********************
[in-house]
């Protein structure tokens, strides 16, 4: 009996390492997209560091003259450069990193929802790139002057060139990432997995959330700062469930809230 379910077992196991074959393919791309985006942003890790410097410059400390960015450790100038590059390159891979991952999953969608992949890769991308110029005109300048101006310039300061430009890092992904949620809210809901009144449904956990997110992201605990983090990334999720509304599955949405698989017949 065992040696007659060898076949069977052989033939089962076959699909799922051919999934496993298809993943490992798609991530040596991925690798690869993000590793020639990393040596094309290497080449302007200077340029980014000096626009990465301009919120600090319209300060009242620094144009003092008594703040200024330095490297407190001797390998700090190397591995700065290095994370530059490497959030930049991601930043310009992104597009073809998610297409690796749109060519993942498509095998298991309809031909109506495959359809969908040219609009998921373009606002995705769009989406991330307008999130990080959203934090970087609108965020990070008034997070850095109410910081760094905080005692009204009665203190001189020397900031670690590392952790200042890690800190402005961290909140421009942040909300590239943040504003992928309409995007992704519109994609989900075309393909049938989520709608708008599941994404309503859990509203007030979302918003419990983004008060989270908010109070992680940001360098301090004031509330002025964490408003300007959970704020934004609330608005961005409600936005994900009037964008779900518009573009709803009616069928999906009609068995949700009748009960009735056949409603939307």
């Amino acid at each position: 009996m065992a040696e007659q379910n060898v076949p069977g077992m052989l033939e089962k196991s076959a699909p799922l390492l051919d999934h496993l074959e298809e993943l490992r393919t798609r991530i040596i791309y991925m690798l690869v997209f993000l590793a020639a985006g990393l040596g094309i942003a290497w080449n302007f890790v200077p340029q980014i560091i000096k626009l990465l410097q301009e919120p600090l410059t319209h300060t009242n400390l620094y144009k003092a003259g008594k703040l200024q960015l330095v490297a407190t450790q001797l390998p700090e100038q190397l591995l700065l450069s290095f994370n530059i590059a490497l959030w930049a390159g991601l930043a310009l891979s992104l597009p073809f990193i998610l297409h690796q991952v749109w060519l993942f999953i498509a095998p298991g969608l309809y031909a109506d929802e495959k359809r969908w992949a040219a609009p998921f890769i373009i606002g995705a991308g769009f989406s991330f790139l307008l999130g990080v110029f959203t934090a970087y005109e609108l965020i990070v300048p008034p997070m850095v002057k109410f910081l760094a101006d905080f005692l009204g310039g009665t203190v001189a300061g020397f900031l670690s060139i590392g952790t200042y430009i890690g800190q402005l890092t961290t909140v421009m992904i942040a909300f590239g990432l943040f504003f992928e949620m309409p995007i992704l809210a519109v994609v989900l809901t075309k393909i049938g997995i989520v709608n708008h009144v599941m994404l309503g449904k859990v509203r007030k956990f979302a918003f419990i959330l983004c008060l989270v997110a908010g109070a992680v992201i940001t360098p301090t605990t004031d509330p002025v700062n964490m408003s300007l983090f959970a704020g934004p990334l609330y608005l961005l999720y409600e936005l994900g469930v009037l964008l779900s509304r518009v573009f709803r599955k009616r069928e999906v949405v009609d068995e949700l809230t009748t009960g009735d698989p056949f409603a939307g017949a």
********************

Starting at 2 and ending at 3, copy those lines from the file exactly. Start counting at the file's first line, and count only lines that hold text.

């Protein structure tokens, strides 16, 4: 009996390492997209560091003259450069990193929802790139002057060139990432997995959330700062469930809230 379910077992196991074959393919791309985006942003890790410097410059400390960015450790100038590059390159891979991952999953969608992949890769991308110029005109300048101006310039300061430009890092992904949620809210809901009144449904956990997110992201605990983090990334999720509304599955949405698989017949 065992040696007659060898076949069977052989033939089962076959699909799922051919999934496993298809993943490992798609991530040596991925690798690869993000590793020639990393040596094309290497080449302007200077340029980014000096626009990465301009919120600090319209300060009242620094144009003092008594703040200024330095490297407190001797390998700090190397591995700065290095994370530059490497959030930049991601930043310009992104597009073809998610297409690796749109060519993942498509095998298991309809031909109506495959359809969908040219609009998921373009606002995705769009989406991330307008999130990080959203934090970087609108965020990070008034997070850095109410910081760094905080005692009204009665203190001189020397900031670690590392952790200042890690800190402005961290909140421009942040909300590239943040504003992928309409995007992704519109994609989900075309393909049938989520709608708008599941994404309503859990509203007030979302918003419990983004008060989270908010109070992680940001360098301090004031509330002025964490408003300007959970704020934004609330608005961005409600936005994900009037964008779900518009573009709803009616069928999906009609068995949700009748009960009735056949409603939307």
């Amino acid at each position: 009996m065992a040696e007659q379910n060898v076949p069977g077992m052989l033939e089962k196991s076959a699909p799922l390492l051919d999934h496993l074959e298809e993943l490992r393919t798609r991530i040596i791309y991925m690798l690869v997209f993000l590793a020639a985006g990393l040596g094309i942003a290497w080449n302007f890790v200077p340029q980014i560091i000096k626009l990465l410097q301009e919120p600090l410059t319209h300060t009242n400390l620094y144009k003092a003259g008594k703040l200024q960015l330095v490297a407190t450790q001797l390998p700090e100038q190397l591995l700065l450069s290095f994370n530059i590059a490497l959030w930049a390159g991601l930043a310009l891979s992104l597009p073809f990193i998610l297409h690796q991952v749109w060519l993942f999953i498509a095998p298991g969608l309809y031909a109506d929802e495959k359809r969908w992949a040219a609009p998921f890769i373009i606002g995705a991308g769009f989406s991330f790139l307008l999130g990080v110029f959203t934090a970087y005109e609108l965020i990070v300048p008034p997070m850095v002057k109410f910081l760094a101006d905080f005692l009204g310039g009665t203190v001189a300061g020397f900031l670690s060139i590392g952790t200042y430009i890690g800190q402005l890092t961290t909140v421009m992904i942040a909300f590239g990432l943040f504003f992928e949620m309409p995007i992704l809210a519109v994609v989900l809901t075309k393909i049938g997995i989520v709608n708008h009144v599941m994404l309503g449904k859990v509203r007030k956990f979302a918003f419990i959330l983004c008060l989270v997110a908010g109070a992680v992201i940001t360098p301090t605990t004031d509330p002025v700062n964490m408003s300007l983090f959970a704020g934004p990334l609330y608005l961005l999720y409600e936005l994900g469930v009037l964008l779900s509304r518009v573009f709803r599955k009616r069928e999906v949405v009609d068995e949700l809230t009748t009960g009735d698989p056949f409603a939307g017949a």